Seven Dollar Air vs Renewable Air

Hi readers.  Thanks for the visit.  I’ve got the side-panel back onto the comp and the dust is settling, so I suppose I’ve cheated computer-death once more.

I’ve neglected the redneck repairs side of blog entries for a while, so I’m offering this up for the poor, the hungry, the huddled masses without air conditioning or filtered air in their homes.

Texas is determined to find its way into my computer.  I read blogs and websites offering reminders to “spring clean that comp!”  and I just shake my head in wonder.  Every computer I’ve owned during the past 20 years I’ve been living without air conditioning would have needed a jackhammer and backhoe to get the dirt out if I cleaned it once a year.

Probably the never, never, never school of 21st Century certainties will find the following inadvisable.  I suggest you believe them if it resonates with you.

But if you’re a person who’s not confident buying cans of compressed air at $7 US per whack to blow dirt out of your computer presents an unacceptable level of risk, you might try this.

These are air pumps.  They’re designed to take air out of the sky and blow it in a fine stream under pressure at a target of opportunity.  Maybe an air mattress.  Maybe a bicycle tire.  Or perhaps, the inside of a computer.

Each of these was purchased from a thrift store at a cost of less than $3 US.

They have the disadvantage of allowing themselves to be used for years, repeatedly doing the same thing without going empty.  They have a second disadvantage of not providing the user with a stack of empty cans to dispose of.  And they have a third disadvantage of not costing $7 anytime during their lifetimes.

The people who sell compressed air for $7 per can will tell you the reason a person shouldn’t do this involves the risk of humidity, compressed in the pump, condensing on the computer parts when it decompresses, venturi-like.  You should be able to test the premise by directing the nozzle of your pump onto the surface of a mirror and observing whether any moisture condenses there.

 The other risk they’ve thought up involves static electricity being created by the friction of the pump damaging something inside the computer.

The people who believe them will verify for you that the reasons the the expensive canned-air bidness folks have dreamed up to justify the need for their product are valid. 

If you prefer to believe them you’d be well advised to just buy air at the going price.  And if you have some extra money lying around, invest in air futures.  It’s already a lot higher than gasoline at the pump, and the air-manufacturing brothers-in-spirit of the folks selling you gas are learning from them.

I suppose I’m just old fashioned.  I drink water out of a well, mostly, instead of buying bottled water.

Old Jules

 

A few previous Redneck Repairs posts here:

White Trash Repairs and Fixes – Owls and Rock ‘n Roll

Artful Communications – White Trash Repairs 3

Fire Ants, Dishwashing and Drought

Building A Salvage Chicken-Hilton – One Man Band

Cat houses and such

Cathouse urgencies

House Coon and Cat Houses Update

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25 responses to “Seven Dollar Air vs Renewable Air

  1. Oh, that is excellent. I especially liked:
    “They have the disadvantage of allowing themselves to be used for years…”

  2. I have an old can of compressed air I bought back in the 1980s, a small can. It was for my camera. It’s in my camera bag.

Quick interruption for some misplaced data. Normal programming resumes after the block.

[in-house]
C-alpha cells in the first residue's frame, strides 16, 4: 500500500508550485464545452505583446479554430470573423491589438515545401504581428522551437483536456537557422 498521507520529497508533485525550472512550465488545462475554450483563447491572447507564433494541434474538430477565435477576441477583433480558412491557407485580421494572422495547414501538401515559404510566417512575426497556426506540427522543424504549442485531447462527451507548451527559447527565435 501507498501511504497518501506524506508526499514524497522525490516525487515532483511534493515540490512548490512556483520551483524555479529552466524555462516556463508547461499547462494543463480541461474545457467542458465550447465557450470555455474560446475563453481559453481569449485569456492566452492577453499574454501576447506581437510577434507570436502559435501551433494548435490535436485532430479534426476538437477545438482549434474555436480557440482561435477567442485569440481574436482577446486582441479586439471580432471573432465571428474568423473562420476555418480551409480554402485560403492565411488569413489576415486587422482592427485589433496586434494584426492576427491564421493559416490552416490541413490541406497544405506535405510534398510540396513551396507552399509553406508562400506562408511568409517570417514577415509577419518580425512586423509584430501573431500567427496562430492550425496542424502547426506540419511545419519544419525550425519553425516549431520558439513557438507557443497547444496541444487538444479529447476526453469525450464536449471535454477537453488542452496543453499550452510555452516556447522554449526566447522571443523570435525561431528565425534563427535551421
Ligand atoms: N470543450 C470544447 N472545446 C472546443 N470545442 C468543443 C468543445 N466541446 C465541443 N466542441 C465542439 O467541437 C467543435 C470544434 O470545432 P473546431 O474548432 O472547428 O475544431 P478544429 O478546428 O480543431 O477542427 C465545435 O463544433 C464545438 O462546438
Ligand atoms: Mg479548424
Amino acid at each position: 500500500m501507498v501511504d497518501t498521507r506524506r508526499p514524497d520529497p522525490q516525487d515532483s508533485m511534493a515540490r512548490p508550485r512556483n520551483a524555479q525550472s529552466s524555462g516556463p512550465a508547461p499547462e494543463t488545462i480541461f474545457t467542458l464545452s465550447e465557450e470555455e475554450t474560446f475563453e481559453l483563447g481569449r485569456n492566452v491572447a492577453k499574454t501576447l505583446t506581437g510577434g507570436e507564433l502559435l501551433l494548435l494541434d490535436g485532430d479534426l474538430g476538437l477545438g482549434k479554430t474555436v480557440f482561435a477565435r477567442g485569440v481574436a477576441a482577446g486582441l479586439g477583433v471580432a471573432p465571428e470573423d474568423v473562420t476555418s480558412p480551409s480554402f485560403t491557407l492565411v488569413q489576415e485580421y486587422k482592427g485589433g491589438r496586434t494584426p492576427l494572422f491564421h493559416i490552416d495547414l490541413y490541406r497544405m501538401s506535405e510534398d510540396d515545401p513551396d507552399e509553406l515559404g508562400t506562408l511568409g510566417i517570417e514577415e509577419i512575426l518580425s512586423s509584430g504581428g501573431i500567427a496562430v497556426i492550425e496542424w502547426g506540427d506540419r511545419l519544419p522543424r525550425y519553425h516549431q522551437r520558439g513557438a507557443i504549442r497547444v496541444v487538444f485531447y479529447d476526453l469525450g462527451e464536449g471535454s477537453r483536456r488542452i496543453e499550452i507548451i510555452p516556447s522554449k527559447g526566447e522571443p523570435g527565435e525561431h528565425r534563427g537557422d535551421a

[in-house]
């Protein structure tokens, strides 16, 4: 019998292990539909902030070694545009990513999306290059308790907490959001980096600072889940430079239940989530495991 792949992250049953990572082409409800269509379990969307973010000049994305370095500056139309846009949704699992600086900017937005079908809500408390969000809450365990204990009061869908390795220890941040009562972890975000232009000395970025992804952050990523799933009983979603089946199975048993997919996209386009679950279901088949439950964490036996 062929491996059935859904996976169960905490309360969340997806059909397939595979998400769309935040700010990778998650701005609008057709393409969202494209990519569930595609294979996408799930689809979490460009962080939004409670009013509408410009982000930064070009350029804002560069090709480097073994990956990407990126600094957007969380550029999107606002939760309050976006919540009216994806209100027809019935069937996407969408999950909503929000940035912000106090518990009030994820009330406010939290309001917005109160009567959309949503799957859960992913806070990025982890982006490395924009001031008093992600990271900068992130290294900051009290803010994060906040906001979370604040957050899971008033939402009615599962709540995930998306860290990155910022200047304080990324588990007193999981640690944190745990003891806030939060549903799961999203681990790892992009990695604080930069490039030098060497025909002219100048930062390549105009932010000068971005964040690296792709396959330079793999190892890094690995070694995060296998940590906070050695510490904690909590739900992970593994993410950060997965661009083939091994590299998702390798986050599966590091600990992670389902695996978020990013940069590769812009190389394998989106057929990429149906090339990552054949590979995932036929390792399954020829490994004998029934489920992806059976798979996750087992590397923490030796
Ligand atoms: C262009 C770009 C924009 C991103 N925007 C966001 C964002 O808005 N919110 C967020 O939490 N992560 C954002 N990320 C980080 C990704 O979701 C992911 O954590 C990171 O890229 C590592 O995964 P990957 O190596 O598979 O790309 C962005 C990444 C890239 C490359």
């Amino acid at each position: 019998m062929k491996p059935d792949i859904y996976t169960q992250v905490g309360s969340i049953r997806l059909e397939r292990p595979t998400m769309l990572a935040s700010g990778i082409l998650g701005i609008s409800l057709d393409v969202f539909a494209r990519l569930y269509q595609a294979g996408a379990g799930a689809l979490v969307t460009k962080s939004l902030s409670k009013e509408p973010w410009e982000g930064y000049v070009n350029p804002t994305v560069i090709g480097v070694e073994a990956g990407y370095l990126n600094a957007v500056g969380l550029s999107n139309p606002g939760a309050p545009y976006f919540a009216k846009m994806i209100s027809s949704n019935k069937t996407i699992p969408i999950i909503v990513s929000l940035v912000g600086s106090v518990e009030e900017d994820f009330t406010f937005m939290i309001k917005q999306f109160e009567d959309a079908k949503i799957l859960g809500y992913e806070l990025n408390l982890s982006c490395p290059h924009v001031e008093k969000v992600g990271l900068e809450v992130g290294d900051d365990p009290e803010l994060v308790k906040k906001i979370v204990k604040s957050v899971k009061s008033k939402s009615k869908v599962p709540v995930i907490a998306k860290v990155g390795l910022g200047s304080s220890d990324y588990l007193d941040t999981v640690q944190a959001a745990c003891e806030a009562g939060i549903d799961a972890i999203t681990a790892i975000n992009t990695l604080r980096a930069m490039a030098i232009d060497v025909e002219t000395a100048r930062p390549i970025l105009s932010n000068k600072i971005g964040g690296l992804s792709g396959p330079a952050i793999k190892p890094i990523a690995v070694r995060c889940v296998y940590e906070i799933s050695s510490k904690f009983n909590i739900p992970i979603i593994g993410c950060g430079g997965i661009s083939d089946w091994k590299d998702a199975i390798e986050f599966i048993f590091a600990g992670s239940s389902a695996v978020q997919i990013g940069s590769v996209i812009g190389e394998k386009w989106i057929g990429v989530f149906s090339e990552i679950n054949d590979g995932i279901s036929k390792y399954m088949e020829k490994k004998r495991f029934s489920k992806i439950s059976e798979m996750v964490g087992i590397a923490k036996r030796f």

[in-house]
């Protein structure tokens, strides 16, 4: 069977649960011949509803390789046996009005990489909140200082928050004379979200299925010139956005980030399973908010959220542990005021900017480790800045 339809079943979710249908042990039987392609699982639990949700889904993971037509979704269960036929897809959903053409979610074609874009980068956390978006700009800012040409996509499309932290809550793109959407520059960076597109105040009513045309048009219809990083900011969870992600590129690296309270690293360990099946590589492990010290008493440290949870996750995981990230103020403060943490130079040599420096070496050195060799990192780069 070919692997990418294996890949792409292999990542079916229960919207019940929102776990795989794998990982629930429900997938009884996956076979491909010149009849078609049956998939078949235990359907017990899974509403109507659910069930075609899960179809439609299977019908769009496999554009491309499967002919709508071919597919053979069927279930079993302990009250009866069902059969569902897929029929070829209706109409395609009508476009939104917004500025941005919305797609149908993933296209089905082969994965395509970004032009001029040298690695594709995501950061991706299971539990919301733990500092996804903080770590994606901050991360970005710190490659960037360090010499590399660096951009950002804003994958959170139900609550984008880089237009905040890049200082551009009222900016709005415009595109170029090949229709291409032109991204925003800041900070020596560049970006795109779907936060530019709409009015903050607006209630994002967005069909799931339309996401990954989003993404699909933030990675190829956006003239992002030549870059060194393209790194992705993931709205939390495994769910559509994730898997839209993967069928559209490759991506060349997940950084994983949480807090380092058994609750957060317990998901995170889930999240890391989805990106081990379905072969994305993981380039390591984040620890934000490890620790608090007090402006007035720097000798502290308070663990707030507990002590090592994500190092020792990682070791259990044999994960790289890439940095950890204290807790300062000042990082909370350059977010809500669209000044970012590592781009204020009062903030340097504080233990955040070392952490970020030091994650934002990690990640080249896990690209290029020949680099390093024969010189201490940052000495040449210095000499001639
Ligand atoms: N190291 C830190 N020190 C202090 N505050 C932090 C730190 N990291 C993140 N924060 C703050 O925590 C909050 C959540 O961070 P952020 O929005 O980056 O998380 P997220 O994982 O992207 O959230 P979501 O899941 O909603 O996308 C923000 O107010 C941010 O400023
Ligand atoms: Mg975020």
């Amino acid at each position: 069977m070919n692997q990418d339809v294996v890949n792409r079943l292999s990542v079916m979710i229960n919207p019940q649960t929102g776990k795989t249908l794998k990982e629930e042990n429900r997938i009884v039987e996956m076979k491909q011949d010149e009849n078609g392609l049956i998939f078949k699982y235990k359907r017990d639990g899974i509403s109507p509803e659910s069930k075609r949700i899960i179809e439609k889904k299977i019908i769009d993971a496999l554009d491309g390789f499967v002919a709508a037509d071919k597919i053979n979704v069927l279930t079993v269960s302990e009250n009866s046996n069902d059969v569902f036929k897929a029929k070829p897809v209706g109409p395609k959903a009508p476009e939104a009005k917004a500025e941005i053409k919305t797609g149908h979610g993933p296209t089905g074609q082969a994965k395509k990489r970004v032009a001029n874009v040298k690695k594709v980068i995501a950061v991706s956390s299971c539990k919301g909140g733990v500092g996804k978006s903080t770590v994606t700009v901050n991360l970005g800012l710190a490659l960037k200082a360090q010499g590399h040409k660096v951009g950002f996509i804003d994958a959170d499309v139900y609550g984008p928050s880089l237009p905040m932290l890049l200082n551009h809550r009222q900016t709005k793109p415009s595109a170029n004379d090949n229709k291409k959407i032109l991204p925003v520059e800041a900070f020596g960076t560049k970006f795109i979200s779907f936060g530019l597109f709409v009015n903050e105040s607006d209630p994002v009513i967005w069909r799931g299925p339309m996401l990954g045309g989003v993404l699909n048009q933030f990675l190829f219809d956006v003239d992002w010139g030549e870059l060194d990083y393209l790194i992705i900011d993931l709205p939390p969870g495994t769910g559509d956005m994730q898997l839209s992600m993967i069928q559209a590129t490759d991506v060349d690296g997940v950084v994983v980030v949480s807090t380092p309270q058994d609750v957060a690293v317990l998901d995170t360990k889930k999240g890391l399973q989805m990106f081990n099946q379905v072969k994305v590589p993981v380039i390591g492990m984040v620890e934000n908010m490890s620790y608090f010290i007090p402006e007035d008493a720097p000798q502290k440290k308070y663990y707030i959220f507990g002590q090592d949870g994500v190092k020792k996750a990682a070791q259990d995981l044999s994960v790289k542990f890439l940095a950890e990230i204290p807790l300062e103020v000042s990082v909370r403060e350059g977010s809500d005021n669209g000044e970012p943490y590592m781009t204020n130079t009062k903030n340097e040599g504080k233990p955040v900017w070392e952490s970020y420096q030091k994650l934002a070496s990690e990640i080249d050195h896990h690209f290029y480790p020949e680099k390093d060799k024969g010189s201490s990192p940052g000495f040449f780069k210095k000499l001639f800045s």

I had a very nasty computer cleaning job, last year for which even a bicycle pump would be challenging. My brother’s computer was running hot. I dissassembled the box and found handfuls of cat hair. No, I didn’t want to touch it. I brought the computer to the back yard and used a broom to sweep it out. The best part was blowing out the rest of the debris.

    I used the exhaust port of my trusty old canister vacuum cleaner. I plugged the hose and nozzle attachment to the bottom of the vacuum cleaner, switched on the motor and whoosh! Away went the nasties. If you have a vacuum like that, do the blow out, outdoors.

  3. Heaven forbid we actually learn to economize and cut down on recyling.
    Great post.

  4. Where can I purchase air stock? Oh I know, just send the money to you.

  5. oh love this. Thanks. I can’t wait to tell son as he does all the computer cleaning and repairing.

  6. You can’t stand in the way of progress… I guess… 😦

  7. That’s true. Anyone trying to sell you something will lie. That includes compress air sellers. (?) Lol.

  8. You’re supposed to CLEAN your computer? (hand smacks forehead)

  9. great post… it helps a lot to computer geeks… 🙂

  10. Volunteer computer technician’s dirty secret: a vaccuum cleaner for really nasty jobs, a bendable soda straw for the rest. Phooey on that business of lung mositure, because a warm computer collects no moisture. I’ve taken out those aluminum CPU blocks, removed the fan and washed them in the sink, too. If any of the fans start making too much noise, something like sewing machine oil is perfect if you can get it on the bearings. That should make it last a little longer, at least.

  11. Just know that those people who buy canned air would also buy bottled water! They could give lessons on How to Waste Cash. Glad to see many people attempting to be economical.

    • Good morning Gypsy Bev: It’s a statement, I think, of affluence. All those plastic bottles of water for sale at a price it ought to be, considering what it is. People need water more than they need gasoline. Gracias, Jules

  12. Yee-ahhh-well. I thought NM had the most dust I’d ever seen until we moved to the north shore of the Big Island. Now we have dust AND mold, and tradewinds socking that red dirt right into our screens (and thus houses) on a daily basis. Price of Paradise, I guess 😉

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